My writing partner and I have been told flat-out a number of times that we do not pitch well. On one occasion, we weren't five steps out the development executive's door when our producer turned to us and said, "That was, without a doubt, the worst pitch I've ever seen." This was our own producer, remember. Supposedly one of the people on our side. I've blanked out with stage fright. I've stammered. I've experienced that horrible feeling of knowing that my mouth was continuing to speak words even though my brain had no idea where they were leading. Probably the most common failing we have is getting hopelessly muddled in minutiae, lost in detail. Steven Spielberg even said to us once, "It's a good thing you guys write better than you pitch." Ouch.
There's one advantage to all this, though. This complete lack of ability gives me a clear advantage when it comes to giving advice. After all, how much can you really learn from those talented bastards to whom all this comes easy? Those slick, confident, gregarious types who automatically shine in the spotlight, as easy as flicking on a switch? No, better to listen to someone who hates it. Someone who's had to come up with compensatory techniques to make up for zero natural ability. Someone who sweats.
Now, there's too much to talk about on the art of pitching in Hollywood for just one column. So I'm going to focus on one particular pitching technique: the use of a bulletin board.
We learned our 'board' pitching style from how they do it at Disney feature animation. No doubt they were inspired by the practice of pre-visualizing a film using storyboards. Plus they all love to sit around and toss those little push-pins across the room, impaling them into the bulletin board while pretending to have story meetings.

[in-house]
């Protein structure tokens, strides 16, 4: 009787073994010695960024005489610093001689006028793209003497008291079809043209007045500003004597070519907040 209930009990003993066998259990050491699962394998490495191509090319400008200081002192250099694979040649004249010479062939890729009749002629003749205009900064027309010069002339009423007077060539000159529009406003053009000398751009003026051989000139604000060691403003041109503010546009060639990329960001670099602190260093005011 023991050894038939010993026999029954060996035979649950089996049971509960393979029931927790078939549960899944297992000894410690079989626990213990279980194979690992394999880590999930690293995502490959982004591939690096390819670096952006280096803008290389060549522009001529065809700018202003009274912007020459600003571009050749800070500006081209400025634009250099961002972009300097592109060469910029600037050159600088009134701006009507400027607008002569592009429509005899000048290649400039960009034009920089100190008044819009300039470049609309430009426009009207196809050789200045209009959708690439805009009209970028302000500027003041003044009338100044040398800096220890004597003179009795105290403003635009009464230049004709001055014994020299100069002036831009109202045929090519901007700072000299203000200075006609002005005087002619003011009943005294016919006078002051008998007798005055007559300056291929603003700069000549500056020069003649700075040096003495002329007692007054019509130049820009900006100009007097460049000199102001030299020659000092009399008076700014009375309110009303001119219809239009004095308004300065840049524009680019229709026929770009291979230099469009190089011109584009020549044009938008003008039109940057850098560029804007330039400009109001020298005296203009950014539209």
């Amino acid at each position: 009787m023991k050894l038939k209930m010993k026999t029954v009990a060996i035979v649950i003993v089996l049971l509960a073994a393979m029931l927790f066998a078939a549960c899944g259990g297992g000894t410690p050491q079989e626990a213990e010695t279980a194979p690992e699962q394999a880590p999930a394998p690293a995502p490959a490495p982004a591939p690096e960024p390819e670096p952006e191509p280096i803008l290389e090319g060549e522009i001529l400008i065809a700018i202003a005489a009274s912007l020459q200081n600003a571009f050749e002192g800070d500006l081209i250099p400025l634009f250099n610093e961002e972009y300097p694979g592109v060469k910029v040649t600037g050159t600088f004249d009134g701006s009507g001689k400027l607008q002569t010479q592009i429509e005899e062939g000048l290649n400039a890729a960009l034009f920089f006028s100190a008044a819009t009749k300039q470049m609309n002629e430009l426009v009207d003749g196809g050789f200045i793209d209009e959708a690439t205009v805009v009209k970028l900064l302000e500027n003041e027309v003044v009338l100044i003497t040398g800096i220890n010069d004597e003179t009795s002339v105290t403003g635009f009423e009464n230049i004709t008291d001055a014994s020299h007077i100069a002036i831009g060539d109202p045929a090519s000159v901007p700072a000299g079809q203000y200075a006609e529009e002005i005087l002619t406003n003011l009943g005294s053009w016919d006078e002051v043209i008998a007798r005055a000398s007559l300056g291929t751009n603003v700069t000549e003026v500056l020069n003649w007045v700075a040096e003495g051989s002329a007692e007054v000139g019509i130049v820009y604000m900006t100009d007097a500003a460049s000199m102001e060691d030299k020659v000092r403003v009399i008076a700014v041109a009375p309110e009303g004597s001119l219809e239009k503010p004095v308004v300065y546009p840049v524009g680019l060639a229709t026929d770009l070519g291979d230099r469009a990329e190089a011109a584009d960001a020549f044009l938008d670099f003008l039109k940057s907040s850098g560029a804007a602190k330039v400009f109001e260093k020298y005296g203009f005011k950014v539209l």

Push-pins aside, here's how it goes. You start with a standard 4' x 5' cork bulletin board, and a bunch of 3" x 5" index cards. (Many writers use index cards anyway to work out their plot, a technique I highly recommend. You can 'see' the entire movie at a glance, and can experiment with various changes and explore the impact they have on the overall structure.) You write one major action on each index card. Looking over at one of our project boards, ZORRO, the cards read:
ORDER GIVEN TO WIPE OUT GYPSY CAMP.
CRISTOBAL STAGES RESCUE OF CONSTANCE FROM CAMP.
CRISTOBAL BLAMES DIEGO FOR IMPENDING RAID; CONSTANCE THINKS DIEGO HAS BETRAYED HER.
In addition to actions, cards can also include key locations, thematic elements, character arcs, and important lines of dialog. For a theatrical feature, we'll usually will end up with about 40-50 cards that tell the basic story.
We also pin up a series of cards on the board that list the main characters. Again, using ZORRO as an example:
CRISTOBAL Rival to Diego. Truly loves Constance.
BERNARDO Gypsy leader. Like a father to Constance. Diego's mentor.
Our board can also include inspirational thematic quotes, photos, possible titles, and pretty much anything else we care to throw up there.
Now, these hand-written cards are NOT the cards we would use for the pitch. (At least, not for a 'selling pitch.' Once you've got the assignment, you can go in with the hand written 'rough cards' if you're working closely with the studio or the director on changes. This is so you can hand-write cards quickly.) For one thing, there's too many of them at this point -- 50 cards can look a bit intimidating, considering most pitches should run 10-20 minutes long.
So for the actual pitch we take the step of creating a 'presentation board.' The 'cards' of a presentation board are different. We make them out of standard 8 1/2" x 11" typing paper, cut about one-half or one-third full size. This lets us print the story out nicely on a LaserWriter, which gives a clean, legible, dare-I-say-it professional look. We pin these pages up onto the board beneath the film's title, organized into a loose three act format. The font size is big enough and dark enough to be read at a distance of about 12 feet.